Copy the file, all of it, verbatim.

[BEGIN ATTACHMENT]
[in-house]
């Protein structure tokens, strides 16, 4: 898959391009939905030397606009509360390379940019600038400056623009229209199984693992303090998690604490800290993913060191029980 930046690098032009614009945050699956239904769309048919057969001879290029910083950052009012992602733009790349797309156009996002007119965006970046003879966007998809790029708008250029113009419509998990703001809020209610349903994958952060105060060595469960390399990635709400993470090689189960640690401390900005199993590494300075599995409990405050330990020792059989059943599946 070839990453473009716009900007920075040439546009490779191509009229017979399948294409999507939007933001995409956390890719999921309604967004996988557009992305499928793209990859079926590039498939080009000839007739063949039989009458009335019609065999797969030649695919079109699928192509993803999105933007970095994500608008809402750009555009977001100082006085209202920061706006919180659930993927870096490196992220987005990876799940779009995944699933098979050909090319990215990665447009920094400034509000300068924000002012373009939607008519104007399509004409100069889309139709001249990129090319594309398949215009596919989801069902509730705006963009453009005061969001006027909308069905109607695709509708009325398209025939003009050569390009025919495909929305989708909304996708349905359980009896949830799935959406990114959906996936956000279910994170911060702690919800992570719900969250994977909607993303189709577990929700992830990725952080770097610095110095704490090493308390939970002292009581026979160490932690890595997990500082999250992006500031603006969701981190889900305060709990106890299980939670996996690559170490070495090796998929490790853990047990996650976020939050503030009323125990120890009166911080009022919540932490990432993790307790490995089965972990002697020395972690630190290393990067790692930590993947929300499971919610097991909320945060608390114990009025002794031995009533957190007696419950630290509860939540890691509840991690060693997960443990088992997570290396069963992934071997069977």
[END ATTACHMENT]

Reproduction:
[in-house]
């Protein structure tokens, strides 16, 4: 898959391009939905030397606009509360390379940019600038400056623009229209199984693992303090998690604490800290993913060191029980 930046690098032009614009945050699956239904769309048919057969001879290029910083950052009012992602733009790349797309156009996002007119965006970046003879966007998809790029708008250029113009419509998990703001809020209610349903994958952060105060060595469960390399990635709400993470090689189960640690401390900005199993590494300075599995409990405050330990020792059989059943599946 070839990453473009716009900007920075040439546009490779191509009229017979399948294409999507939007933001995409956390890719999921309604967004996988557009992305499928793209990859079926590039498939080009000839007739063949039989009458009335019609065999797969030649695919079109699928192509993803999105933007970095994500608008809402750009555009977001100082006085209202920061706006919180659930993927870096490196992220987005990876799940779009995944699933098979050909090319990215990665447009920094400034509000300068924000002012373009939607008519104007399509004409100069889309139709001249990129090319594309398949215009596919989801069902509730705006963009453009005061969001006027909308069905109607695709509708009325398209025939003009050569390009025919495909929305989708909304996708349905359980009896949830799935959406990114959906996936956000279910994170911060702690919800992570719900969250994977909607993303189709577990929700992830990725952080770097610095110095704490090493308390939970002292009581026979160490932690890595997990500082999250992006500031603006969701981190889900305060709990106890299980939670996996690559170490070495090796998929490790853990047990996650976020939050503030009323125990120890009166911080009022919540932490990432993790307790490995089965972990002697020395972690630190290393990067790692930590993947929300499971919610097991909320945060608390114990009025002794031995009533957190007696419950630290509860939540890691509840991690060693997960443990088992997570290396069963992934071997069977």